The Norse vs Inuit approach

There are many seemingly “small events” in history to which we do not pay much attention, when actually they provide very important lessons. I always talk about historical examples of perfectly successful cooperatives and anarchist self government. But this time I want to comment on a very different historical event: the Norse attempt to colonize Greenland.

When the Norse tried to colonize Greenland, the Inuit already lived there. They did not fight. There was enough space for everyone. But they had very different societal structures. The Inuit were natives, living in small groups, usually just one family, migratory (like the seals) and hunting seals individually, using kayaks and harpoons.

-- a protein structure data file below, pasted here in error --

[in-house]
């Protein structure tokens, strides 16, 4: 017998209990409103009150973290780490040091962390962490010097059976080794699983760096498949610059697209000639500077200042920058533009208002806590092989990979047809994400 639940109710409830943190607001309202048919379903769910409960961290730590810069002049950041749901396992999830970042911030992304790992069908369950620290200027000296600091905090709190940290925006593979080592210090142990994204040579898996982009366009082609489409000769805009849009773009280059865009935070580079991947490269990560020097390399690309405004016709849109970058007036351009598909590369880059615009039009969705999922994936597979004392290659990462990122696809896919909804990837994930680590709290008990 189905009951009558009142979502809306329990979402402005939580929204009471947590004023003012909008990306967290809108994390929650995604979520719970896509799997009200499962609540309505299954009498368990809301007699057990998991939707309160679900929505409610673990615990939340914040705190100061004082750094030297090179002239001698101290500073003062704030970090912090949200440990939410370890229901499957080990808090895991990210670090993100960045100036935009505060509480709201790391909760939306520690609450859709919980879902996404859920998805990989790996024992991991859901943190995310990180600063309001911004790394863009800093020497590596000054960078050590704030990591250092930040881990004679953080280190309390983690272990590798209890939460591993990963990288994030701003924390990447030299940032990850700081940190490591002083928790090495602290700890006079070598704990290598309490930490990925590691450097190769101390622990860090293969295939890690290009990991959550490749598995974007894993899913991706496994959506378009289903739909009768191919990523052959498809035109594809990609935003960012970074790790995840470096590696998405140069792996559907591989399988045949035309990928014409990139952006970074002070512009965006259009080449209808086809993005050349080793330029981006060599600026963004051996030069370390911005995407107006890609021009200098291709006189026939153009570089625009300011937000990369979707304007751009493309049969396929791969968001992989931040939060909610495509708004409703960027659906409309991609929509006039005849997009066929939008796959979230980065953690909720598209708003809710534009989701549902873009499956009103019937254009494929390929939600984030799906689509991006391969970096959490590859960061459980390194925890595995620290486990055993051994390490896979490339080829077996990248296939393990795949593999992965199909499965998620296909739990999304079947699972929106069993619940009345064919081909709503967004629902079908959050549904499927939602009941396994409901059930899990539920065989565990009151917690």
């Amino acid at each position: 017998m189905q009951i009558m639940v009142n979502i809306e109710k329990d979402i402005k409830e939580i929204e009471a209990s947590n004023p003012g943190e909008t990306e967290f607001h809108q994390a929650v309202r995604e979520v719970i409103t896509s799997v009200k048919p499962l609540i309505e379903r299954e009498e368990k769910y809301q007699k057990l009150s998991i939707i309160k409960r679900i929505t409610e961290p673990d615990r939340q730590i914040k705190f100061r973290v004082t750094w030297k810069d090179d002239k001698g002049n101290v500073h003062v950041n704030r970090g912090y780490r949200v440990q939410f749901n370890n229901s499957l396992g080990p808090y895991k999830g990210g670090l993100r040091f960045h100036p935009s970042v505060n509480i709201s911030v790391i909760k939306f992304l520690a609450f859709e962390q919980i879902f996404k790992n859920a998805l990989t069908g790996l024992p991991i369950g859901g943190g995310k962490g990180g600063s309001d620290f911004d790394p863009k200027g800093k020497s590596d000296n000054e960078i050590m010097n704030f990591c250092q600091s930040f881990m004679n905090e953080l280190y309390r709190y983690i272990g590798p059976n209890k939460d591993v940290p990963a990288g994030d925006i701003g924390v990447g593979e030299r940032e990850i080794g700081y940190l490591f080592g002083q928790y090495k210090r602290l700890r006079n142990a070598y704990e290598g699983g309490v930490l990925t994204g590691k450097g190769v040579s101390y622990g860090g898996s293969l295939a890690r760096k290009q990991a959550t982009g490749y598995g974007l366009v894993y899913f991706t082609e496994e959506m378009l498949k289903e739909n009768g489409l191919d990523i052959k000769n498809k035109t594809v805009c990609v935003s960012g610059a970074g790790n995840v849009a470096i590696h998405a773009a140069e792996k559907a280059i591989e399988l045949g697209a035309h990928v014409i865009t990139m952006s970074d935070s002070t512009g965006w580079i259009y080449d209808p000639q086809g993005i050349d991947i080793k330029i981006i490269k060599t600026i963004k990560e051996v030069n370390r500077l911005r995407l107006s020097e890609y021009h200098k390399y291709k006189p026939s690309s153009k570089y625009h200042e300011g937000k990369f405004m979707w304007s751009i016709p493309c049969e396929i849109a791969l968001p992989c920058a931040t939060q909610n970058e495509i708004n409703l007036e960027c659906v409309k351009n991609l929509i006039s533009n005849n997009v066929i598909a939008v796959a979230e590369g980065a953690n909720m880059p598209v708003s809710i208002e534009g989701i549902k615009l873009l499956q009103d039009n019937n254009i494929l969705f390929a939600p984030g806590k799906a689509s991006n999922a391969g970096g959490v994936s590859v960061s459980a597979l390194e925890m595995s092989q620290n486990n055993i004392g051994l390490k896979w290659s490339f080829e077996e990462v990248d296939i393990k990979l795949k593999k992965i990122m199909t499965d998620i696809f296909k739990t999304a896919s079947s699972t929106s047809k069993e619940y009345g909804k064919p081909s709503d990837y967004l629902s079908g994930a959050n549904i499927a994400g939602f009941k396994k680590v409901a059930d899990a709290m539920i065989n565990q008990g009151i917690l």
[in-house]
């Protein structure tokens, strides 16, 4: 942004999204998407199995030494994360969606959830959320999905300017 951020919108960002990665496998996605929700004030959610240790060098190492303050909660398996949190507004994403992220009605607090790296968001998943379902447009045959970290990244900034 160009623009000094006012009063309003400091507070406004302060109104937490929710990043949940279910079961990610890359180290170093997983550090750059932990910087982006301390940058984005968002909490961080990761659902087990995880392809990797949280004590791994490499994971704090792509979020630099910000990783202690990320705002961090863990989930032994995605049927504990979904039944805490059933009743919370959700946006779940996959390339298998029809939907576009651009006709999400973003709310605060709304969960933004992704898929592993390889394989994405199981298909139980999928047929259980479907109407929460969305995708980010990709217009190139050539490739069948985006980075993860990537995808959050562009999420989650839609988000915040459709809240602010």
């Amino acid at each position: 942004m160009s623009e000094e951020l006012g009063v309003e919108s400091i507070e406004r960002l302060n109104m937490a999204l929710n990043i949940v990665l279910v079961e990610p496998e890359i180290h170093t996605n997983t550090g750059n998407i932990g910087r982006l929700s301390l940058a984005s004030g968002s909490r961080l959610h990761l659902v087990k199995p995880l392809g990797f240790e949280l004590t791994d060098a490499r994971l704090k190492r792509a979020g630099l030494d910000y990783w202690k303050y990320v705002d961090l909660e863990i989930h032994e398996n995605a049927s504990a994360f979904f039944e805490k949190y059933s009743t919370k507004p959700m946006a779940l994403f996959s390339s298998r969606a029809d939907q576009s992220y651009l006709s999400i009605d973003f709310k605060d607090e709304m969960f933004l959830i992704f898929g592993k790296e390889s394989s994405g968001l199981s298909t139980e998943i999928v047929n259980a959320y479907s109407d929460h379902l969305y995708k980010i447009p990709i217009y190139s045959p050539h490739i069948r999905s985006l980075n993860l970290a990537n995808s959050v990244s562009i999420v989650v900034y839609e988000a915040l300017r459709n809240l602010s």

The Norse, coming from (somehow) less extreme conditions, were communal settlers, hunting in groups.

What is very interesting is the Norse arrogance. They were Medieval Christians, quite superstitious, but also with the false belief that God was on their side, and the Inuits were just primitive savages (skraelings as they called them). So even though the Inuits had been living-surviving there for very long, the Norse did not even try to learn anything from the Inuit. And that led them to absolute failure.

Have we learned anything? It seems that over 600 years later, we haven’t.